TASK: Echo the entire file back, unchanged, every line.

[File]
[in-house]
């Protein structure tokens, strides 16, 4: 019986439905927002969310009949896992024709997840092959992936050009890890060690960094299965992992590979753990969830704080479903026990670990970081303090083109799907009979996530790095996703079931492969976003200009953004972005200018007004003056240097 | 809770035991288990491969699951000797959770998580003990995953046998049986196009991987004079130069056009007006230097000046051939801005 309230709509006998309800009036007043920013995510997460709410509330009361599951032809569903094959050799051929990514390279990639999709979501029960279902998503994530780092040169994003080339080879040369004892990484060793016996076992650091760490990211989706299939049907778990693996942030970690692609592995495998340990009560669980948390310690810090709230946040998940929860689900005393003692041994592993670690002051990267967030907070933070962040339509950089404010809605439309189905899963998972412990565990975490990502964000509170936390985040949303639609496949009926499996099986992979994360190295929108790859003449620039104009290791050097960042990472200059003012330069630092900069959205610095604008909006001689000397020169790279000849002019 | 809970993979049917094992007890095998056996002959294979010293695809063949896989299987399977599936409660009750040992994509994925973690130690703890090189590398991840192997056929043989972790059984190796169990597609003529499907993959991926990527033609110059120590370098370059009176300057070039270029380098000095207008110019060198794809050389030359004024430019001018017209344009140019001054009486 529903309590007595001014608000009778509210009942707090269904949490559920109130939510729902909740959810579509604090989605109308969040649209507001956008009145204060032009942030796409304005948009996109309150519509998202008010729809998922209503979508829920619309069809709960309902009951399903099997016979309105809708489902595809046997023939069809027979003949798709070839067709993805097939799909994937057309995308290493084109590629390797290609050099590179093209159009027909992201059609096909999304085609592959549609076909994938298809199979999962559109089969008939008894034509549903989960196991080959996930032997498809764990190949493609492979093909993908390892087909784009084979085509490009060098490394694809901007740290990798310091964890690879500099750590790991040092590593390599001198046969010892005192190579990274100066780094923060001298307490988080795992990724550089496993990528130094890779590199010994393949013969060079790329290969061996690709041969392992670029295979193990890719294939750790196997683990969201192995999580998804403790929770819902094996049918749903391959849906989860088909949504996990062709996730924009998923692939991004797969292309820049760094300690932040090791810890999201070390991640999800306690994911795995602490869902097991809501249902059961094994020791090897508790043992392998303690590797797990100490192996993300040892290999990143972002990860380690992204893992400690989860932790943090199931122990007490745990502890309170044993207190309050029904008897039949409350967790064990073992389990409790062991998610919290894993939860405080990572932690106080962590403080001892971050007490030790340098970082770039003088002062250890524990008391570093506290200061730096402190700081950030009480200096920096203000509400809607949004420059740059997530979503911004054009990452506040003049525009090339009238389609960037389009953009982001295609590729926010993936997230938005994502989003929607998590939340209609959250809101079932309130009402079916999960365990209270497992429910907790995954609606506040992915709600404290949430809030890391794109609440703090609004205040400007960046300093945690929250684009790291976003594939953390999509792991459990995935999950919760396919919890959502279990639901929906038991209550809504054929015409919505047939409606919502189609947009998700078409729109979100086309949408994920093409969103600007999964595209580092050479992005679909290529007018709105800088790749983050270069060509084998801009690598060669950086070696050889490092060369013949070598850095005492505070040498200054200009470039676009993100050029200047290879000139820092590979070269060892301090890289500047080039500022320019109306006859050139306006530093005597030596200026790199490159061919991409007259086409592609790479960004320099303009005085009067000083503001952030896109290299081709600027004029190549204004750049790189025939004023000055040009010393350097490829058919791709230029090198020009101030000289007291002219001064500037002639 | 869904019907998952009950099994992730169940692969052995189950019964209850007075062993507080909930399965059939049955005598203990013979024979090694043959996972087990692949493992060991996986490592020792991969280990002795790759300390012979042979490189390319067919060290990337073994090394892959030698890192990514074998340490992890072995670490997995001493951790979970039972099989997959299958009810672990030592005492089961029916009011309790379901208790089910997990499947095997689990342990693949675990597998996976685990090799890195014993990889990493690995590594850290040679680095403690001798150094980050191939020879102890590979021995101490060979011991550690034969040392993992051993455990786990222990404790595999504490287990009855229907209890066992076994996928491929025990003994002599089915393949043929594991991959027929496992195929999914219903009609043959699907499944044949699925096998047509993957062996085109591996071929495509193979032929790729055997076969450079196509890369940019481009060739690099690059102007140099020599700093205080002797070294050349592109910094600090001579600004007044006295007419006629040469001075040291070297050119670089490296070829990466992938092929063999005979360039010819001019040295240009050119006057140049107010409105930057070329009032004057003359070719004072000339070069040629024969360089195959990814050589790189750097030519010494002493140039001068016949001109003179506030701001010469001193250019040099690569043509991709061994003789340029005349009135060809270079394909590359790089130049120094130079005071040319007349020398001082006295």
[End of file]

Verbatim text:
[in-house]
């Protein structure tokens, strides 16, 4: 019986439905927002969310009949896992024709997840092959992936050009890890060690960094299965992992590979753990969830704080479903026990670990970081303090083109799907009979996530790095996703079931492969976003200009953004972005200018007004003056240097 | 809770035991288990491969699951000797959770998580003990995953046998049986196009991987004079130069056009007006230097000046051939801005 309230709509006998309800009036007043920013995510997460709410509330009361599951032809569903094959050799051929990514390279990639999709979501029960279902998503994530780092040169994003080339080879040369004892990484060793016996076992650091760490990211989706299939049907778990693996942030970690692609592995495998340990009560669980948390310690810090709230946040998940929860689900005393003692041994592993670690002051990267967030907070933070962040339509950089404010809605439309189905899963998972412990565990975490990502964000509170936390985040949303639609496949009926499996099986992979994360190295929108790859003449620039104009290791050097960042990472200059003012330069630092900069959205610095604008909006001689000397020169790279000849002019 | 809970993979049917094992007890095998056996002959294979010293695809063949896989299987399977599936409660009750040992994509994925973690130690703890090189590398991840192997056929043989972790059984190796169990597609003529499907993959991926990527033609110059120590370098370059009176300057070039270029380098000095207008110019060198794809050389030359004024430019001018017209344009140019001054009486 529903309590007595001014608000009778509210009942707090269904949490559920109130939510729902909740959810579509604090989605109308969040649209507001956008009145204060032009942030796409304005948009996109309150519509998202008010729809998922209503979508829920619309069809709960309902009951399903099997016979309105809708489902595809046997023939069809027979003949798709070839067709993805097939799909994937057309995308290493084109590629390797290609050099590179093209159009027909992201059609096909999304085609592959549609076909994938298809199979999962559109089969008939008894034509549903989960196991080959996930032997498809764990190949493609492979093909993908390892087909784009084979085509490009060098490394694809901007740290990798310091964890690879500099750590790991040092590593390599001198046969010892005192190579990274100066780094923060001298307490988080795992990724550089496993990528130094890779590199010994393949013969060079790329290969061996690709041969392992670029295979193990890719294939750790196997683990969201192995999580998804403790929770819902094996049918749903391959849906989860088909949504996990062709996730924009998923692939991004797969292309820049760094300690932040090791810890999201070390991640999800306690994911795995602490869902097991809501249902059961094994020791090897508790043992392998303690590797797990100490192996993300040892290999990143972002990860380690992204893992400690989860932790943090199931122990007490745990502890309170044993207190309050029904008897039949409350967790064990073992389990409790062991998610919290894993939860405080990572932690106080962590403080001892971050007490030790340098970082770039003088002062250890524990008391570093506290200061730096402190700081950030009480200096920096203000509400809607949004420059740059997530979503911004054009990452506040003049525009090339009238389609960037389009953009982001295609590729926010993936997230938005994502989003929607998590939340209609959250809101079932309130009402079916999960365990209270497992429910907790995954609606506040992915709600404290949430809030890391794109609440703090609004205040400007960046300093945690929250684009790291976003594939953390999509792991459990995935999950919760396919919890959502279990639901929906038991209550809504054929015409919505047939409606919502189609947009998700078409729109979100086309949408994920093409969103600007999964595209580092050479992005679909290529007018709105800088790749983050270069060509084998801009690598060669950086070696050889490092060369013949070598850095005492505070040498200054200009470039676009993100050029200047290879000139820092590979070269060892301090890289500047080039500022320019109306006859050139306006530093005597030596200026790199490159061919991409007259086409592609790479960004320099303009005085009067000083503001952030896109290299081709600027004029190549204004750049790189025939004023000055040009010393350097490829058919791709230029090198020009101030000289007291002219001064500037002639 | 869904019907998952009950099994992730169940692969052995189950019964209850007075062993507080909930399965059939049955005598203990013979024979090694043959996972087990692949493992060991996986490592020792991969280990002795790759300390012979042979490189390319067919060290990337073994090394892959030698890192990514074998340490992890072995670490997995001493951790979970039972099989997959299958009810672990030592005492089961029916009011309790379901208790089910997990499947095997689990342990693949675990597998996976685990090799890195014993990889990493690995590594850290040679680095403690001798150094980050191939020879102890590979021995101490060979011991550690034969040392993992051993455990786990222990404790595999504490287990009855229907209890066992076994996928491929025990003994002599089915393949043929594991991959027929496992195929999914219903009609043959699907499944044949699925096998047509993957062996085109591996071929495509193979032929790729055997076969450079196509890369940019481009060739690099690059102007140099020599700093205080002797070294050349592109910094600090001579600004007044006295007419006629040469001075040291070297050119670089490296070829990466992938092929063999005979360039010819001019040295240009050119006057140049107010409105930057070329009032004057003359070719004072000339070069040629024969360089195959990814050589790189750097030519010494002493140039001068016949001109003179506030701001010469001193250019040099690569043509991709061994003789340029005349009135060809270079394909590359790089130049120094130079005071040319007349020398001082006295």